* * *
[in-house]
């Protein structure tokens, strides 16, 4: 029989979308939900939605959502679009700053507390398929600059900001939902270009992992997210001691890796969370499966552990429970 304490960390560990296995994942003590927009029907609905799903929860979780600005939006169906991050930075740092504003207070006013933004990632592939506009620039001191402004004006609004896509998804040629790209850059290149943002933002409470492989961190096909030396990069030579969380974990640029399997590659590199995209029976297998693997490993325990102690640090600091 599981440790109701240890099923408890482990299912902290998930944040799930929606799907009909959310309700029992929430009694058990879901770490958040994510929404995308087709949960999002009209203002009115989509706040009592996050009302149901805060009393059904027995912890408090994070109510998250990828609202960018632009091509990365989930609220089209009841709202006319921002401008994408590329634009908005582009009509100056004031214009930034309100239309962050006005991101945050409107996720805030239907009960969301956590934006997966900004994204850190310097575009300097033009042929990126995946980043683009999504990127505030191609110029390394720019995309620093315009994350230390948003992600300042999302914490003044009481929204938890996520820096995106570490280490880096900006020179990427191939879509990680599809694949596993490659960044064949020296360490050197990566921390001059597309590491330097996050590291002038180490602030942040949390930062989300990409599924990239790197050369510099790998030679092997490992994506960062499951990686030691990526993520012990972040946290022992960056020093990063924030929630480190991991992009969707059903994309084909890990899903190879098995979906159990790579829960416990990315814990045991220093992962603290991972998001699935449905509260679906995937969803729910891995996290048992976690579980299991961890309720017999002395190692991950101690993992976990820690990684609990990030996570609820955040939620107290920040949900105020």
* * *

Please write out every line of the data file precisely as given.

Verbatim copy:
[in-house]
């Protein structure tokens, strides 16, 4: 029989979308939900939605959502679009700053507390398929600059900001939902270009992992997210001691890796969370499966552990429970 304490960390560990296995994942003590927009029907609905799903929860979780600005939006169906991050930075740092504003207070006013933004990632592939506009620039001191402004004006609004896509998804040629790209850059290149943002933002409470492989961190096909030396990069030579969380974990640029399997590659590199995209029976297998693997490993325990102690640090600091 599981440790109701240890099923408890482990299912902290998930944040799930929606799907009909959310309700029992929430009694058990879901770490958040994510929404995308087709949960999002009209203002009115989509706040009592996050009302149901805060009393059904027995912890408090994070109510998250990828609202960018632009091509990365989930609220089209009841709202006319921002401008994408590329634009908005582009009509100056004031214009930034309100239309962050006005991101945050409107996720805030239907009960969301956590934006997966900004994204850190310097575009300097033009042929990126995946980043683009999504990127505030191609110029390394720019995309620093315009994350230390948003992600300042999302914490003044009481929204938890996520820096995106570490280490880096900006020179990427191939879509990680599809694949596993490659960044064949020296360490050197990566921390001059597309590491330097996050590291002038180490602030942040949390930062989300990409599924990239790197050369510099790998030679092997490992994506960062499951990686030691990526993520012990972040946290022992960056020093990063924030929630480190991991992009969707059903994309084909890990899903190879098995979906159990790579829960416990990315814990045991220093992962603290991972998001699935449905509260679906995937969803729910891995996290048992976690579980299991961890309720017999002395190692991950101690993992976990820690990684609990990030996570609820955040939620107290920040949900105020």